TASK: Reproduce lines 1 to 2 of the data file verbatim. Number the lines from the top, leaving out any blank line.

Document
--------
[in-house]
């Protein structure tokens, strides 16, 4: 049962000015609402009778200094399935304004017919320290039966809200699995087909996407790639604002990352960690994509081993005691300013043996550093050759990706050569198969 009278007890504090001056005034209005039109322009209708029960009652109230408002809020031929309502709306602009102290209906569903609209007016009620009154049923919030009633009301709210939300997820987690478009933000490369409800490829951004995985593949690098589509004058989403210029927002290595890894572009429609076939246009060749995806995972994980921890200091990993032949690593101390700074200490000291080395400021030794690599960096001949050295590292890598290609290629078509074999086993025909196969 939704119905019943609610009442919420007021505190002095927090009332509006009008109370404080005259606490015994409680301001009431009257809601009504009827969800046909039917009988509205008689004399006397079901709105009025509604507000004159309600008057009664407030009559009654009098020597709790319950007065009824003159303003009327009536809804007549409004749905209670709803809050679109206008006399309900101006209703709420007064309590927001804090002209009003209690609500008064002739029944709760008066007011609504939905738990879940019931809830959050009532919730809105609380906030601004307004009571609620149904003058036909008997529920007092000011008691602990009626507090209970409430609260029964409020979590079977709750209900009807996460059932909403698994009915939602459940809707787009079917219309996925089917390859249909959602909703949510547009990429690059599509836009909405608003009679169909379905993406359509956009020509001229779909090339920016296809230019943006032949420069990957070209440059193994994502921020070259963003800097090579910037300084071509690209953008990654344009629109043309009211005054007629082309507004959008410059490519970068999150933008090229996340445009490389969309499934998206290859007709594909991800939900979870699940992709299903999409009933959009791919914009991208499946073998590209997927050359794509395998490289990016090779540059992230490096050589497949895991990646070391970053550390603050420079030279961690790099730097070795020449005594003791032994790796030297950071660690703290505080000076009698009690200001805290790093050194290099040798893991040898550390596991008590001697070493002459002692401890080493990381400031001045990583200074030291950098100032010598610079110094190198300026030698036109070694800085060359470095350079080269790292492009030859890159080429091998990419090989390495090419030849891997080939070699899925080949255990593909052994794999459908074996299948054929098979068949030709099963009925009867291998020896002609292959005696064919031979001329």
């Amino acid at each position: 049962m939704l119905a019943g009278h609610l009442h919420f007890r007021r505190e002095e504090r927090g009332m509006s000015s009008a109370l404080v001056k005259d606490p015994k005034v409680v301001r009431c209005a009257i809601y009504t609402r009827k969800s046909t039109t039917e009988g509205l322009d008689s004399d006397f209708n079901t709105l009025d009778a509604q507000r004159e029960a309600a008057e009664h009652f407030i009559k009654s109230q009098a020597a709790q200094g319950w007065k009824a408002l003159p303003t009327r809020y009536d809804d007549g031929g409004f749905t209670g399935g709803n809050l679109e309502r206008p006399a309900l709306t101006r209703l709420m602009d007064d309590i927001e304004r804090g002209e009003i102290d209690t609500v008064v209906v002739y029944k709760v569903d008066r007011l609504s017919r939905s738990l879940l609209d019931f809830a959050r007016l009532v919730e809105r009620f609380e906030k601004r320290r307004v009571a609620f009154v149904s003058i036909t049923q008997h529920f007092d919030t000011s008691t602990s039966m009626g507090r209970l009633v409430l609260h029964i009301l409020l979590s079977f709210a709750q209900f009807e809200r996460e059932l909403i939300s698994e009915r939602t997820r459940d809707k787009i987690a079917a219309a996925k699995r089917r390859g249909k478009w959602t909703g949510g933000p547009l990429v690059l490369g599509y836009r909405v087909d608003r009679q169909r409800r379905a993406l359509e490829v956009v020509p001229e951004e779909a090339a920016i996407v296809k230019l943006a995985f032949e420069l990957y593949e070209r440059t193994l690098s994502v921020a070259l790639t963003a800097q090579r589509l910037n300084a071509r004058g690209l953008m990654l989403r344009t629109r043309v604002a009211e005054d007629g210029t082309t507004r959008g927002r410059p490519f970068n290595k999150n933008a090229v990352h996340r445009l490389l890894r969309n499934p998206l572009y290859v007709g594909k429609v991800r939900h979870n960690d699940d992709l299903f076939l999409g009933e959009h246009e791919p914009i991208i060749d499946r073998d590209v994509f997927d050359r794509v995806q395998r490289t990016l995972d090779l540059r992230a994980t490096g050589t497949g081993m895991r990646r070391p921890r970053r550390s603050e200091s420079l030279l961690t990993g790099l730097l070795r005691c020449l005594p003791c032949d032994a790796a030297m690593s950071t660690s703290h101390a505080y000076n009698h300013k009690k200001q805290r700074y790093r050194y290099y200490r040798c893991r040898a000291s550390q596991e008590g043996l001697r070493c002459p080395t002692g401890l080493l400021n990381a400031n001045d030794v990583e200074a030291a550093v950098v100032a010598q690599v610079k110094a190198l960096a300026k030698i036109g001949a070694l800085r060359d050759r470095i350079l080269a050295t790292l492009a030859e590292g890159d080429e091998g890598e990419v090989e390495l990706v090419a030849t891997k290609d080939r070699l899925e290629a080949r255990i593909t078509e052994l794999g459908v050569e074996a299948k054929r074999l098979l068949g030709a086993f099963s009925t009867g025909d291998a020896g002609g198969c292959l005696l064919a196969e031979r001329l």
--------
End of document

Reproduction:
[in-house]
């Protein structure tokens, strides 16, 4: 049962000015609402009778200094399935304004017919320290039966809200699995087909996407790639604002990352960690994509081993005691300013043996550093050759990706050569198969 009278007890504090001056005034209005039109322009209708029960009652109230408002809020031929309502709306602009102290209906569903609209007016009620009154049923919030009633009301709210939300997820987690478009933000490369409800490829951004995985593949690098589509004058989403210029927002290595890894572009429609076939246009060749995806995972994980921890200091990993032949690593101390700074200490000291080395400021030794690599960096001949050295590292890598290609290629078509074999086993025909196969 939704119905019943609610009442919420007021505190002095927090009332509006009008109370404080005259606490015994409680301001009431009257809601009504009827969800046909039917009988509205008689004399006397079901709105009025509604507000004159309600008057009664407030009559009654009098020597709790319950007065009824003159303003009327009536809804007549409004749905209670709803809050679109206008006399309900101006209703709420007064309590927001804090002209009003209690609500008064002739029944709760008066007011609504939905738990879940019931809830959050009532919730809105609380906030601004307004009571609620149904003058036909008997529920007092000011008691602990009626507090209970409430609260029964409020979590079977709750209900009807996460059932909403698994009915939602459940809707787009079917219309996925089917390859249909959602909703949510547009990429690059599509836009909405608003009679169909379905993406359509956009020509001229779909090339920016296809230019943006032949420069990957070209440059193994994502921020070259963003800097090579910037300084071509690209953008990654344009629109043309009211005054007629082309507004959008410059490519970068999150933008090229996340445009490389969309499934998206290859007709594909991800939900979870699940992709299903999409009933959009791919914009991208499946073998590209997927050359794509395998490289990016090779540059992230490096050589497949895991990646070391970053550390603050420079030279961690790099730097070795020449005594003791032994790796030297950071660690703290505080000076009698009690200001805290790093050194290099040798893991040898550390596991008590001697070493002459002692401890080493990381400031001045990583200074030291950098100032010598610079110094190198300026030698036109070694800085060359470095350079080269790292492009030859890159080429091998990419090989390495090419030849891997080939070699899925080949255990593909052994794999459908074996299948054929098979068949030709099963009925009867291998020896002609292959005696064919031979001329």